What if You Put Down Less Than 20% on a Home Purchase?

This is part of an ongoing series in which we answer frequently asked questions among home buyers. Today’s question is: What happens if you put down less than 20% when buying a home?

The short answer is that you will probably have to pay for private mortgage insurance, if you put less than 20% down on a home purchase. There are ways to avoid this added cost, and we will discuss those strategies in a moment. But for now, just know that you might encounter an additional cost in the form of mortgage insurance.

Putting Down Less Than 20% on a Home Purchase

Home buyers are not required to put down 20% when buying a house. This is a common misconception. The truth is you could possibly get a conventional home loan with a down payment as low as 3%. The FHA loan program offers 96.5% financing, with an investment of just 3.5%. Also, there are some credit union programs out there that offer 100% financing.

So you don’t necessarily have to make a down payment of 20% on a home purchase.

With that being said, many home buyers do choose to make a down payment of 20%, and there is a very specific reason for this. They do it to avoid having to pay for mortgage insurance.

The Extra Cost of Mortgage Insurance

When a home loan accounts for more than 80% of the property value, mortgage insurance is typically required. In other words, if the loan-to-value (LTV) ratio rises above 80%, it triggers the insurance requirement. Like it or not, this is just an industry standard.

So if you put less than 20% down on a home purchase, you might have to pay the extra cost of mortgage insurance.

So how much does it cost? On average, private mortgage insurance (PMI) ranges between $40 and $80 per month, for every $100,000 borrowed. For example, on a $200,000 home loan, a PMI policy might cost anywhere from $80 – $160 per month. The cost tends to go up with the size of the home loan.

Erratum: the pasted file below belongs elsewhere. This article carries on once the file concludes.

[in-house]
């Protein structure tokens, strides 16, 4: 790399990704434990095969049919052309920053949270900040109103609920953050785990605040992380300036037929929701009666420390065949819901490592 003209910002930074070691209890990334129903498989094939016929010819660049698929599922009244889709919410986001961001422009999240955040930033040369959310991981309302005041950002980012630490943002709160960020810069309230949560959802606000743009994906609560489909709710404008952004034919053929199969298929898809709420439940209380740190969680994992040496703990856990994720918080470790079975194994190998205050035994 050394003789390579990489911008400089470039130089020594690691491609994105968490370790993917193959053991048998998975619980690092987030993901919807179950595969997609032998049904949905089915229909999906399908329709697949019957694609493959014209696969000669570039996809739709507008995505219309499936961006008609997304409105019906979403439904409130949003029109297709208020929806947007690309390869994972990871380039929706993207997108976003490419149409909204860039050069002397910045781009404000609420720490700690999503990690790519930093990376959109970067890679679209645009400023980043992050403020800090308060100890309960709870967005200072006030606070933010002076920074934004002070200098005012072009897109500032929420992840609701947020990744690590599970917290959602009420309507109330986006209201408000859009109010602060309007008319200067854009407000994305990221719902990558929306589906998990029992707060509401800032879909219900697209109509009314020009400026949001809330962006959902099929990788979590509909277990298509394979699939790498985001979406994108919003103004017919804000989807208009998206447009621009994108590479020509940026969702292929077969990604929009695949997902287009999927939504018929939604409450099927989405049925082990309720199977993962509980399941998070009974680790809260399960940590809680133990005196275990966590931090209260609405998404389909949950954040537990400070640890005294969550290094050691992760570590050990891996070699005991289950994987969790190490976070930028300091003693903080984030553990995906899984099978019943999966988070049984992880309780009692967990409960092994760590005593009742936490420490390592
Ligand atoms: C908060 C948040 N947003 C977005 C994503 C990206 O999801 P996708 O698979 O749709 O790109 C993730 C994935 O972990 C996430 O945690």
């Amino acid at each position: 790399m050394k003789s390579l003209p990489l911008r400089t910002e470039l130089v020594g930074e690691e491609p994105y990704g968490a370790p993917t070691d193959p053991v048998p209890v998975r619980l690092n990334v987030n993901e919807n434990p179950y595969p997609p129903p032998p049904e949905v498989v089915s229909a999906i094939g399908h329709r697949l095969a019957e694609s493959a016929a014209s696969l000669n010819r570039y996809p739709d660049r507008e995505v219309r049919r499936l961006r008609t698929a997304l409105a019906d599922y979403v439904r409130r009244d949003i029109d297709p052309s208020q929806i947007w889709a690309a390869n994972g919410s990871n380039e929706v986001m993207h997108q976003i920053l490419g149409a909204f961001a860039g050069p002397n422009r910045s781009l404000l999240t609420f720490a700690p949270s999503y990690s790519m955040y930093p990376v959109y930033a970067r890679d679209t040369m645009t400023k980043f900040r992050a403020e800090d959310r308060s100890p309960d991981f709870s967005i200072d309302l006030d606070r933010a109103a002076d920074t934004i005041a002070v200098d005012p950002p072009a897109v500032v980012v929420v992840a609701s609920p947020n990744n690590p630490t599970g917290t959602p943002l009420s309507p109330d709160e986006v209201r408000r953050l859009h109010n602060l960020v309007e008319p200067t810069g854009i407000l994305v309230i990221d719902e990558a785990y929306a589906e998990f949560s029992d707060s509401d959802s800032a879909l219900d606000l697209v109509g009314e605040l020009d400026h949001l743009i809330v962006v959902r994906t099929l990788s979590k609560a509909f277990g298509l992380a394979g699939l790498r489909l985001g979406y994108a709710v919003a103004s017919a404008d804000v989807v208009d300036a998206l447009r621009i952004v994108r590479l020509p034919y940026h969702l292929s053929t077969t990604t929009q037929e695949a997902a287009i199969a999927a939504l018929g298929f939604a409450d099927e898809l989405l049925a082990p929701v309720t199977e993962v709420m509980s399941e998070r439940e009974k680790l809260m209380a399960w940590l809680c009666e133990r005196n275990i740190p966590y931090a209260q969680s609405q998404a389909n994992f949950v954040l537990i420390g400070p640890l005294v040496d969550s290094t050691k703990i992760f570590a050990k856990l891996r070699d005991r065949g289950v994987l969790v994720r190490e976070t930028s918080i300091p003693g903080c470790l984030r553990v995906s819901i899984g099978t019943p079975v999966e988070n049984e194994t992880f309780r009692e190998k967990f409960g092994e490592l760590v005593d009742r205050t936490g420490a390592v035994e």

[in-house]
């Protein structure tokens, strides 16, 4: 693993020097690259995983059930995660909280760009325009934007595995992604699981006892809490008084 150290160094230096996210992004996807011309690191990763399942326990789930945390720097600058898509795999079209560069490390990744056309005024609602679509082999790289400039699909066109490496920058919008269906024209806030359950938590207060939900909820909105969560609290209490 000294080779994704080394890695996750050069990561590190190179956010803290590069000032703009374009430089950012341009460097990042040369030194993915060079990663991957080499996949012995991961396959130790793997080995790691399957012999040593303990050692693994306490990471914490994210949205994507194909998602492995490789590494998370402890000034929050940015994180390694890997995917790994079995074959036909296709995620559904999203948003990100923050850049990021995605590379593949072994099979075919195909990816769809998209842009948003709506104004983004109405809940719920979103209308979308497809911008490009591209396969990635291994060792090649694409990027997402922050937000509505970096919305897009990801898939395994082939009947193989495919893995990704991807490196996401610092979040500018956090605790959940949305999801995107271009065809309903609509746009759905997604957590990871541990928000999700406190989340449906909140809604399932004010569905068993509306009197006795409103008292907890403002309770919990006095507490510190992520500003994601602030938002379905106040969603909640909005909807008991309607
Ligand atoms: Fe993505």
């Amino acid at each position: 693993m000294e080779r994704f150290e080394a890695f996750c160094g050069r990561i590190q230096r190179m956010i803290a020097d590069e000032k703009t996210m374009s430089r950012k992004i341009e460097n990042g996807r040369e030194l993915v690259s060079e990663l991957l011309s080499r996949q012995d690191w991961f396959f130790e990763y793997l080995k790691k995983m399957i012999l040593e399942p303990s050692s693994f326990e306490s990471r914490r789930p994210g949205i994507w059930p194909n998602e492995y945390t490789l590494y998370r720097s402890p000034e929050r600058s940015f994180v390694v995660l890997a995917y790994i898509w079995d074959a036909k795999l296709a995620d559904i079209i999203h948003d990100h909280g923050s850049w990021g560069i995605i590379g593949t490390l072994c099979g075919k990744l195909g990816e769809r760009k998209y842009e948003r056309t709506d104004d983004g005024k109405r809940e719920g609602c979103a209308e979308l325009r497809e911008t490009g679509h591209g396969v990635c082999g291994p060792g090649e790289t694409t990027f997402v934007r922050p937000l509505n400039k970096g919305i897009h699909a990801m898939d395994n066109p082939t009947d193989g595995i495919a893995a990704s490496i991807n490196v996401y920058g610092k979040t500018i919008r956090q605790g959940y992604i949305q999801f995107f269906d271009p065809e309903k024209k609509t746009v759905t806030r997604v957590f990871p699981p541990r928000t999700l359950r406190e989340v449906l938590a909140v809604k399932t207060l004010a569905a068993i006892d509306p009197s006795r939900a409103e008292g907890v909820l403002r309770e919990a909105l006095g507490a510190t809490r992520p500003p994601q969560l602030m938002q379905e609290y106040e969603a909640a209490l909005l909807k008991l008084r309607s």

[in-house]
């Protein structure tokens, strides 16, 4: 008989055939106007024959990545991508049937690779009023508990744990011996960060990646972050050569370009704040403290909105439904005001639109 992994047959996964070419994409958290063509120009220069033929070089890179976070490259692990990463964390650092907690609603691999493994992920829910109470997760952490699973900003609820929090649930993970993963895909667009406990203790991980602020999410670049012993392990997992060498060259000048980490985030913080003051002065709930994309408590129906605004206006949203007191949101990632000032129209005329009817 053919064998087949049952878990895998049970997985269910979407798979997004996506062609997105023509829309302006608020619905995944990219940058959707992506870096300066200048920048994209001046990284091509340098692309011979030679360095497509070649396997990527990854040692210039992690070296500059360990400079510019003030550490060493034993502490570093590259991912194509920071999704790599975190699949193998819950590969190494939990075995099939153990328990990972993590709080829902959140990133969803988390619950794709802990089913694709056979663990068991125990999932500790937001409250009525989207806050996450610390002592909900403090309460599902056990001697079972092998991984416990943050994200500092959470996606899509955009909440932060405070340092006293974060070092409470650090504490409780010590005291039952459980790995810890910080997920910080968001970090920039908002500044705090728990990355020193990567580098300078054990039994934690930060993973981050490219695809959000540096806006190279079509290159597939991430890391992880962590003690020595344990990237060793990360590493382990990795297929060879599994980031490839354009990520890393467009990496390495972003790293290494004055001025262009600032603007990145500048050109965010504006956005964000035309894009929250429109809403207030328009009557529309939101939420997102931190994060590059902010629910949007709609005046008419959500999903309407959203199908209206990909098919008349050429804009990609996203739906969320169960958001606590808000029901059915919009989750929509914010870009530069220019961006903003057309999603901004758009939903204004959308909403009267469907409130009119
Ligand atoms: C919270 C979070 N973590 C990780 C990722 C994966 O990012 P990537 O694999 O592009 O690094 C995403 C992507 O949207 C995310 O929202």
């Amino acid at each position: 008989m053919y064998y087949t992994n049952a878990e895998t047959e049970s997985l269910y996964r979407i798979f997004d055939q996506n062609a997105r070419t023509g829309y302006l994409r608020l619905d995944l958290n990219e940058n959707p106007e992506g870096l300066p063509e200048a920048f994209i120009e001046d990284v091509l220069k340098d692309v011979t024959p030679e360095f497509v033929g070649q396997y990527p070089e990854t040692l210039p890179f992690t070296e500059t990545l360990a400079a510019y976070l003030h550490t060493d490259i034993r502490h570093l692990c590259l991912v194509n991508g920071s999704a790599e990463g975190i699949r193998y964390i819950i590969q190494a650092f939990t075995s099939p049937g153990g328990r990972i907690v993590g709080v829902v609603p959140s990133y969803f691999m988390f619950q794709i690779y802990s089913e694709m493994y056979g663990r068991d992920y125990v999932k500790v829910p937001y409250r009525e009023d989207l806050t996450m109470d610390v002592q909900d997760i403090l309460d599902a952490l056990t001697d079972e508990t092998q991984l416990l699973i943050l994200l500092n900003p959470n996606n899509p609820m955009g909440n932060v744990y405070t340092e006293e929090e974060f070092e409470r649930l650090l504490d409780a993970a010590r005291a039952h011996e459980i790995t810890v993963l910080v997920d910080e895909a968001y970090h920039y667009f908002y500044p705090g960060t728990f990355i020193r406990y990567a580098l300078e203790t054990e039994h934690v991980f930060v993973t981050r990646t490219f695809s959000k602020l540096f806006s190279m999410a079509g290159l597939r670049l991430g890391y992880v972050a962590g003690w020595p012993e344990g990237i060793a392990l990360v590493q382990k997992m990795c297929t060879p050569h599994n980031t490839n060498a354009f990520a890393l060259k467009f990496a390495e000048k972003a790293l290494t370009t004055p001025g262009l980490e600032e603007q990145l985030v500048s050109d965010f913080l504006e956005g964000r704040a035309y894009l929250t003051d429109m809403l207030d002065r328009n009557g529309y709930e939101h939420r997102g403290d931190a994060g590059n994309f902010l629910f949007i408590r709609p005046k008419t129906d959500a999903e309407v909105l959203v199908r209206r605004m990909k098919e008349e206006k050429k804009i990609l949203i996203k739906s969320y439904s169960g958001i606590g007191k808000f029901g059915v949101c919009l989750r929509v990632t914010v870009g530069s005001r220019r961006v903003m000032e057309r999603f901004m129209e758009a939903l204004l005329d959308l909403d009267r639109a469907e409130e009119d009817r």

Everything we just talked about applies to conventional home loans that are not insured by the government. Government-backed mortgage programs, like the popular FHA home loan, can also have this extra insurance. In fact, FHA loans require two kinds of mortgage insurance for home buyers.

  • There’s an upfront premium equal to 1.75% of the loan amount.
  • There’s also an annual premium that comes to 0.85% of the amount borrowed, for most borrowers.

The bottom line is that if you put less than 20% down on a home purchase, you might trigger the mortgage insurance requirements mentioned above. And that could result in a higher monthly payment, while also increasing the overall cost of your loan.

(You might also end up with a higher rate, as a result of making a smaller investment.)

But mortgage insurance isn’t all bad. Without it, a lot of people simply would not be able to purchase a house. Or they would have to wait a lot longer in order to save up a larger down payment. So PMI is basically a way to extend mortgage financing to a larger number of home buyers, while reducing risk for mortgage lenders and investors. It offers a path to home financing for those who cannot afford a larger down payment.

This article answers the question: What happens if you put less than 20% down on a home purchase? If you would like to learn more about this topic, follow the hyperlinks spread throughout the article. Our website offers hundreds of articles and tutorials for homebuyers, and many of them have to do with down payments and mortgage insurance.

Disclaimer: Every lending scenario is different, because every borrower is different. So your situation might be different from the examples presented above.

Brandon Cornett

Brandon Cornett is a veteran real estate market analyst, reporter, and creator of the Home Buying Institute. He has been covering the U.S. real estate market for more than 15 years. About the author